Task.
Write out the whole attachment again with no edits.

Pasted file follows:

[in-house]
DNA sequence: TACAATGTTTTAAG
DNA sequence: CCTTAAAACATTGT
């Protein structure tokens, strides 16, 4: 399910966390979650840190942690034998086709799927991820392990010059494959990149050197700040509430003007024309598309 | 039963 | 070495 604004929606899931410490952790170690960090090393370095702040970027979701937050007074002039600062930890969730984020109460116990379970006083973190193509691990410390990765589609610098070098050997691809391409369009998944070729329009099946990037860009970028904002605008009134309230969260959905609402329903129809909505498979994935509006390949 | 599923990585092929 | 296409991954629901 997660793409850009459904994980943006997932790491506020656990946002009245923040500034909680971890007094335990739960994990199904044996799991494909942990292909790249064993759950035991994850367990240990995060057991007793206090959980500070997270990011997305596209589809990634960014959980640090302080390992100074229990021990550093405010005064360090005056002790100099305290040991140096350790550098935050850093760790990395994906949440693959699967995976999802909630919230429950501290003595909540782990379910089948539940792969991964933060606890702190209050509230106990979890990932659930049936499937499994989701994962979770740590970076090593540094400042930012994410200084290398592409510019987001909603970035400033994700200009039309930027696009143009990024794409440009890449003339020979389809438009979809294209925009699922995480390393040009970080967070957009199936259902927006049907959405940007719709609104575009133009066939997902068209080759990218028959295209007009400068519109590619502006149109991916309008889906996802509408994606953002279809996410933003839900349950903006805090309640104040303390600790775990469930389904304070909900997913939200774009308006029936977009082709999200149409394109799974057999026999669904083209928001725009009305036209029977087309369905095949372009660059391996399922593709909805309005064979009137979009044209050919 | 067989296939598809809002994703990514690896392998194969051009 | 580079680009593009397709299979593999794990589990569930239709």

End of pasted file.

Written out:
[in-house]
DNA sequence: TACAATGTTTTAAG
DNA sequence: CCTTAAAACATTGT
């Protein structure tokens, strides 16, 4: 399910966390979650840190942690034998086709799927991820392990010059494959990149050197700040509430003007024309598309 | 039963 | 070495 604004929606899931410490952790170690960090090393370095702040970027979701937050007074002039600062930890969730984020109460116990379970006083973190193509691990410390990765589609610098070098050997691809391409369009998944070729329009099946990037860009970028904002605008009134309230969260959905609402329903129809909505498979994935509006390949 | 599923990585092929 | 296409991954629901 997660793409850009459904994980943006997932790491506020656990946002009245923040500034909680971890007094335990739960994990199904044996799991494909942990292909790249064993759950035991994850367990240990995060057991007793206090959980500070997270990011997305596209589809990634960014959980640090302080390992100074229990021990550093405010005064360090005056002790100099305290040991140096350790550098935050850093760790990395994906949440693959699967995976999802909630919230429950501290003595909540782990379910089948539940792969991964933060606890702190209050509230106990979890990932659930049936499937499994989701994962979770740590970076090593540094400042930012994410200084290398592409510019987001909603970035400033994700200009039309930027696009143009990024794409440009890449003339020979389809438009979809294209925009699922995480390393040009970080967070957009199936259902927006049907959405940007719709609104575009133009066939997902068209080759990218028959295209007009400068519109590619502006149109991916309008889906996802509408994606953002279809996410933003839900349950903006805090309640104040303390600790775990469930389904304070909900997913939200774009308006029936977009082709999200149409394109799974057999026999669904083209928001725009009305036209029977087309369905095949372009660059391996399922593709909805309005064979009137979009044209050919 | 067989296939598809809002994703990514690896392998194969051009 | 580079680009593009397709299979593999794990589990569930239709």